Malcolm McLean (1913 – 2001)

The Man who made international trade fast, efficient and affordable!

Malcolm McLean, was born on November 14, 1913, in Maxton, North Carolina, the son of a farmer.  A natural entrepreneur, he got his start selling his mother’s eggs on commission while still in school.  Upon graduating the family didn’t have enough money for him to go to college so McLean, along with his brother and sister, invested their savings in buying an old truck and started a trucking business in 1934. 

The genesis for containerization first came to him in 1937 while sitting in his truck in New Jersey, having just driven up from North Carolina with a shipment of cotton.  He was forced to sit and wait for hours as dockworkers unloaded trucks piece by piece until finally it was his turn to pull up to the dock. Although it would take him 20 years to make the dream a reality, it was then that he knew there had to be a more efficient way.

The McLeans would spend two decades turning McLean trucking into one of the top 5 trucking companies in the United States. Along the way McLean would become an expert in the shipping industry logistics.  Although in the early 20th century other companies had experimented with putting whole trucks on ships and the Navy had done something similar during WWII, it was McLean who envisioned the potential that container shipping held.

In the 1950s almost all shipping of goods around the world involved emptying trucks via pallet or by piece by piece, then loading them onto ships via a hoist.  It was extraordinarily inefficient and ships could spend more time at dock loading than the time it would take to sail to their destination. McLean thought there was an opportunity to make shipping far more efficient based on the idea he had started thinking about in his truck in New Jersey almost two decades earlier:  Containerization – the shipping of containers packed full of products rather than products individually.  The genius of McLean’s idea was that the containers could be lifted directly off trucks or trains right onto the ships and be lifted directly onto trucks or trains at the destination.  He patented his system of interchangeable containers and called them “intermodal shipping containers”. In a world where millions of tons of goods were shipped annually, McLean’s containerization created extraordinary opportunities.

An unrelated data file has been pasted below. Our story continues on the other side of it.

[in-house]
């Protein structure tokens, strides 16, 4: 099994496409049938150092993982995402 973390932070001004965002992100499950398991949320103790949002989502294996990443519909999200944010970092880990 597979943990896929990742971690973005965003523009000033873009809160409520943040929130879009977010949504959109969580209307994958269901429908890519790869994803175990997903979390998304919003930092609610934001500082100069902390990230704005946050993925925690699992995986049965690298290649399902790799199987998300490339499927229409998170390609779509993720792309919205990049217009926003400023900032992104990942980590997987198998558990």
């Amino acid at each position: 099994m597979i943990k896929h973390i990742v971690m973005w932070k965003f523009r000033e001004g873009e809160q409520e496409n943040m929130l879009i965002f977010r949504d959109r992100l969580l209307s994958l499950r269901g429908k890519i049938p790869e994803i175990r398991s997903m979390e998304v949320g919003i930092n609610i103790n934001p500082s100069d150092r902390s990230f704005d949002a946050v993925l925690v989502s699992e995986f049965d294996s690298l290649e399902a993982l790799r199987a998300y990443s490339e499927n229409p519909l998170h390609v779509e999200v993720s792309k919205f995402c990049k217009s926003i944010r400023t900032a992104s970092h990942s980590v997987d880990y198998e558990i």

Suddenly, shippers could pack containers full at their warehouses and they wouldn’t be opened until they were emptied at their destinations.  To make this dream a reality McLean secured a $22 million loan in 1956 and bought two oil tankers. He reconfigured them to carry containers on the deck and in the hull and a new world was born. A year later McLean launched the first ever ship built specifically as a container ship.  He would name his company Sea – Land, communicating that his containers would ship on sea and on land. 

The result of McLean’s revolution was stark.  Loading ships the traditional way cost $5.86 per ton but with McLean’s containerization it cost a mere $.16 per ton, a savings of 97%.  With tens of millions of tons shipping each year that gave shippers a tremendous savings.  Beyond the logistics benefits, McLean’s shipping revolution dramatically reduced the amount of theft and damage of products during transport.

Today there are almost 20 million shipping containers used around the world with 5 million sitting on ships sailing around the oceans at any one time.  The industry Malcom McLean revolutionized helped transform the face of international trade as millions of tons of goods are shipped, trucked and sent on rail every year, generating tens of billions of dollars in revenue for the industry and saving consumers and companies trillions of dollars over the decades since. 

Malcolm McLean died in 2001 at the age of 87 having transformed the world.  The next time you eat a banana from Panama or shrimp from Vietnam or drive a car from Germany you can thank McLean.  While he didn’t invent shipping, his “intermodal shipping containers” made fast, efficient and inexpensive shipping of goods around the world possible, opening up new markets for manufacturers and farmers and giving consumers a kaleidoscope of choices in everything from food to clothing to cars and more.